Homocysteine and Your Brain and Heart

Homocysteine and Your Brain and Heart

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Homocysteine is an amino acid (protein) that is made in our body. To some degree, it is a by-product of cellular function that can be harmful if it’s too high and not recycled or eliminated out of the body.

While most practitioners and doctors don’t routinely measure this on blood tests, we do. This is because it has been implicated in a myriad of chronic health issues such as:

  1. Alzheimer’s Dementia
  2. Peripheral Neuropathy
  3. Migraine Headaches
  4. Heart Disease – hardening of the arteries
  5. Increased Risk of Stroke
  6. Behavior Problems including ADD/ADHD and autism
  7. Depression, Anxiety and Bipolar Disorder

That’s quite the list and a great reason to get tested periodically.

In the 1960’s, a pathologist determined that children who had been observed as having advanced hardening of the arteries (atherosclerosis) also had high levels of the amino acid homocysteine in their urine.

Since that time, science has determined that not only is homocysteine a major factor underlying hardening of the arteries, but also implicated in the disease processes listed above.

Elevations of homocysteine within the blood beyond the levels of 7-9  micromoles/liter (mmol/l). Lab high for most labs is anything over 10-15 mmol/liter depending on the lab. Our target is to get the blood levels down if possible to 7 or below.

What can cause homocysteine to get too high?

There are a few reasons for why homocysteine may get high.

  1. Key B vitamin deficiency, especially B12 (methylcobalamine) and B9 (methyl folate)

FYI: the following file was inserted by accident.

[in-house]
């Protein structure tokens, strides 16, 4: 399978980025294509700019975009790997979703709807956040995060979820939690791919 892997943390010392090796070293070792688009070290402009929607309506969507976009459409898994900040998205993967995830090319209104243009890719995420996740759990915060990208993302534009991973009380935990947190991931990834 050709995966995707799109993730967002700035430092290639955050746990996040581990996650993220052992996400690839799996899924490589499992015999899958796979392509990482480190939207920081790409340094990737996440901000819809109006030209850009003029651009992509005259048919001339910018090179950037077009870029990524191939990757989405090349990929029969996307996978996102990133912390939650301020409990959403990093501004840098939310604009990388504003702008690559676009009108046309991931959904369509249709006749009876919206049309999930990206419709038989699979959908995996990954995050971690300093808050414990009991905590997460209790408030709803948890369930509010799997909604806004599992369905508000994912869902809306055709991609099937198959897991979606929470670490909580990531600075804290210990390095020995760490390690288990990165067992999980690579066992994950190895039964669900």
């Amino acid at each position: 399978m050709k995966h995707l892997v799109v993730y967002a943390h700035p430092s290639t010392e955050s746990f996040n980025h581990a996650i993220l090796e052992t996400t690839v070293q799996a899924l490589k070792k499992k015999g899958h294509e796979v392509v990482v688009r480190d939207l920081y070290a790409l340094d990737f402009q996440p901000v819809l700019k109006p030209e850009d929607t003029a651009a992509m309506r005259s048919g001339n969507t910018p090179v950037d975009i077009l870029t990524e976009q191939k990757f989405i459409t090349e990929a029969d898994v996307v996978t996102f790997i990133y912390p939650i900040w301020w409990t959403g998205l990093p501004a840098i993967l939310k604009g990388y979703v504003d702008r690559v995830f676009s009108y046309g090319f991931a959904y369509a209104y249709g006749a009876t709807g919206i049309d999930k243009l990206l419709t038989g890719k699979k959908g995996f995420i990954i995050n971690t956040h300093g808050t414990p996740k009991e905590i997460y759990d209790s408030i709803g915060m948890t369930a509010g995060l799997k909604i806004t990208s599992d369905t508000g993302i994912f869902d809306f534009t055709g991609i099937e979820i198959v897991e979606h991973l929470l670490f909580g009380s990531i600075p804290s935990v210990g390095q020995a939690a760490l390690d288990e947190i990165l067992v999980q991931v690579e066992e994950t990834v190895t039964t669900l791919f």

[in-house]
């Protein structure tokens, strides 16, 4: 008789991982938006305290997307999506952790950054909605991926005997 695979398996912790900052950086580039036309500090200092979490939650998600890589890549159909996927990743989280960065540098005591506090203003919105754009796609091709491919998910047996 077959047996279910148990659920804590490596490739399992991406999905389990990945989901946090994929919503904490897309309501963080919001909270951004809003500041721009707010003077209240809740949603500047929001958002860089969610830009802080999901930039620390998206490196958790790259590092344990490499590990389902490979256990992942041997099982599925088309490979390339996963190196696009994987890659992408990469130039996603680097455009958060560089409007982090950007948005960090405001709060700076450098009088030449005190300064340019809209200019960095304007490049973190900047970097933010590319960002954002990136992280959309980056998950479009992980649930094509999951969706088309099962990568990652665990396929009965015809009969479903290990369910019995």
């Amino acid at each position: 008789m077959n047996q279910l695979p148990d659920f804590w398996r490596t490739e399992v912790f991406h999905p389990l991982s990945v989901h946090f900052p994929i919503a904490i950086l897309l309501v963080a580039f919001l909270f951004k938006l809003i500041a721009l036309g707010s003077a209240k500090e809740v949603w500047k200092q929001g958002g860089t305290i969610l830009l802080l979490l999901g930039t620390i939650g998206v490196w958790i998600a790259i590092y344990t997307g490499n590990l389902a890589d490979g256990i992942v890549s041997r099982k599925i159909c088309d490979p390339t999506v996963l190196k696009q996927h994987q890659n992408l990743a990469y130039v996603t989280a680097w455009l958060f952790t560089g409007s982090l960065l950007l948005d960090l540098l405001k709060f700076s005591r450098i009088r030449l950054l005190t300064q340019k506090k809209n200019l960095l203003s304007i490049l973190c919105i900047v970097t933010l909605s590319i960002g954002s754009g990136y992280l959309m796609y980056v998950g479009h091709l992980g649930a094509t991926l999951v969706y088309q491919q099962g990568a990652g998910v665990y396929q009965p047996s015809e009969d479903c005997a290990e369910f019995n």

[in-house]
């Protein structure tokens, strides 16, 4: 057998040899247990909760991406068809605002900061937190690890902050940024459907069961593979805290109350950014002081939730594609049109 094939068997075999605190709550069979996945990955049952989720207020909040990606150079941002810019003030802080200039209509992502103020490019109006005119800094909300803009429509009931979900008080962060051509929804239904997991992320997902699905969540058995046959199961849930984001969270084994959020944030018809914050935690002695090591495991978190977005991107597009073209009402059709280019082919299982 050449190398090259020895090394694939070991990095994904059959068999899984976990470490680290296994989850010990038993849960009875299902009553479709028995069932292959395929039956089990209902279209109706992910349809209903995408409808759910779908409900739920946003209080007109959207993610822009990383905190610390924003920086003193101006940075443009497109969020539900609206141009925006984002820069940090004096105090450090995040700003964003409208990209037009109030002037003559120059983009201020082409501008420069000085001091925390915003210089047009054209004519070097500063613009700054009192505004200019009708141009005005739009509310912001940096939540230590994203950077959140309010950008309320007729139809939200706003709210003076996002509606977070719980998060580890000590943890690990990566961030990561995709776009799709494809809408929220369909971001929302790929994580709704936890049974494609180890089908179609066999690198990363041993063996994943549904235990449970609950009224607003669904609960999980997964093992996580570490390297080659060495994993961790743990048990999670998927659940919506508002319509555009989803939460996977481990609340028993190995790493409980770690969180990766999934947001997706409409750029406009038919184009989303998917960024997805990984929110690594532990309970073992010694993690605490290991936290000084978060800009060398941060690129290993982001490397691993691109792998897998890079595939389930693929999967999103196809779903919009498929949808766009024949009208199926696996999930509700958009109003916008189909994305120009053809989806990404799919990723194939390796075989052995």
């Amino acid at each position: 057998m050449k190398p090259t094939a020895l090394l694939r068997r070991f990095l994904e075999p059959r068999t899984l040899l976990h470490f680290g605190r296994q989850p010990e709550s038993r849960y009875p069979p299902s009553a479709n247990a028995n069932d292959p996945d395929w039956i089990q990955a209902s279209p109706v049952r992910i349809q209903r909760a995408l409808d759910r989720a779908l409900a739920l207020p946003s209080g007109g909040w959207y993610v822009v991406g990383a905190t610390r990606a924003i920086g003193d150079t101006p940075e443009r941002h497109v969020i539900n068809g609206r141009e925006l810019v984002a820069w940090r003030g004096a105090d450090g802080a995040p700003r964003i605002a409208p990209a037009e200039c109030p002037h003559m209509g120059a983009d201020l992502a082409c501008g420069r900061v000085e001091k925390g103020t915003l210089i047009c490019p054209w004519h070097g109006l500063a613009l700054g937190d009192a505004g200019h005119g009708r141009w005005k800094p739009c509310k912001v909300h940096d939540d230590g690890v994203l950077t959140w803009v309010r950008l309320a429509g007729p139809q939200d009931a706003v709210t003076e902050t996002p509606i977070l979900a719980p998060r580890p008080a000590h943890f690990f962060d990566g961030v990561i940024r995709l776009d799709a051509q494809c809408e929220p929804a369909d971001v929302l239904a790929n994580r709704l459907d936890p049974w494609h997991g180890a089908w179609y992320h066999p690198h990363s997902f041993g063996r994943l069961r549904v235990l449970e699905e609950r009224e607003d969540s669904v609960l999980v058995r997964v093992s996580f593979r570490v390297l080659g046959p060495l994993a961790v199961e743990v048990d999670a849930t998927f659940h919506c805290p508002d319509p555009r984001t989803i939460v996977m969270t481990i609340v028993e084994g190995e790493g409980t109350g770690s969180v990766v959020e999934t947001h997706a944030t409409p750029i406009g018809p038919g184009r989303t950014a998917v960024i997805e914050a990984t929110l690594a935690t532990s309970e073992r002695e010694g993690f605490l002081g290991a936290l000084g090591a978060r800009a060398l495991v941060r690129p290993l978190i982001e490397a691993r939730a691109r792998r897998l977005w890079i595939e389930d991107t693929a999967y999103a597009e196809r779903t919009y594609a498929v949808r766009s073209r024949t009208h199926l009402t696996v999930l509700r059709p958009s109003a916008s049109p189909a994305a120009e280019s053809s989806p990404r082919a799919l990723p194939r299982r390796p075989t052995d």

2. Certain medications that can cause B12 and B9 deficiency, such as Metformin, a commonly prescribed diabetes medication
  3. Kidney disease – if the kidneys aren’t functioning well, they may not be able to adequately eliminate homocysteine, causing it to therefore stay in circulation and build up to high levels within the blood vessels.
  4. A genetic mutation that prevents proper usage of B vitamins to process homocysteine effectively to keep the levels within normal range…this gene is the MTHFR gene and can be tested by most labs. If this is present, the solution is providing an abundance of good quality B12 and B9

How do I naturally lower homocysteine?

  1. Ideally, dietary changes are made to help get and keep homocysteine levels down. Eating Dr. Steph’s Plate Rule, with mostly vegetables at all main meals and lower amounts of healthy sources of meat protein (3-6 oz per meal max) is the place to start.

Hear Dr. Tom explain Dr. Steph’s Plate Rule in this short video

  1. Supplementation may be required and is often something we find we need to do with most patients. The most comprehensive supplement we have to get the best forms of B vitamins is our ACTIVE B supplement. If, through testing, a specific push of either B9 or B12 is needed, then those can be added separately in various combinations. Everyone needs their own formula for success!
  2. Drinking adequate amounts of water to stay hydrated and keep the system flushing toxins daily is key. Remember to drink ½ your body weight of water in ounces each day!

To learn more about the importance of staying hydrated read: Why Drink Water Part III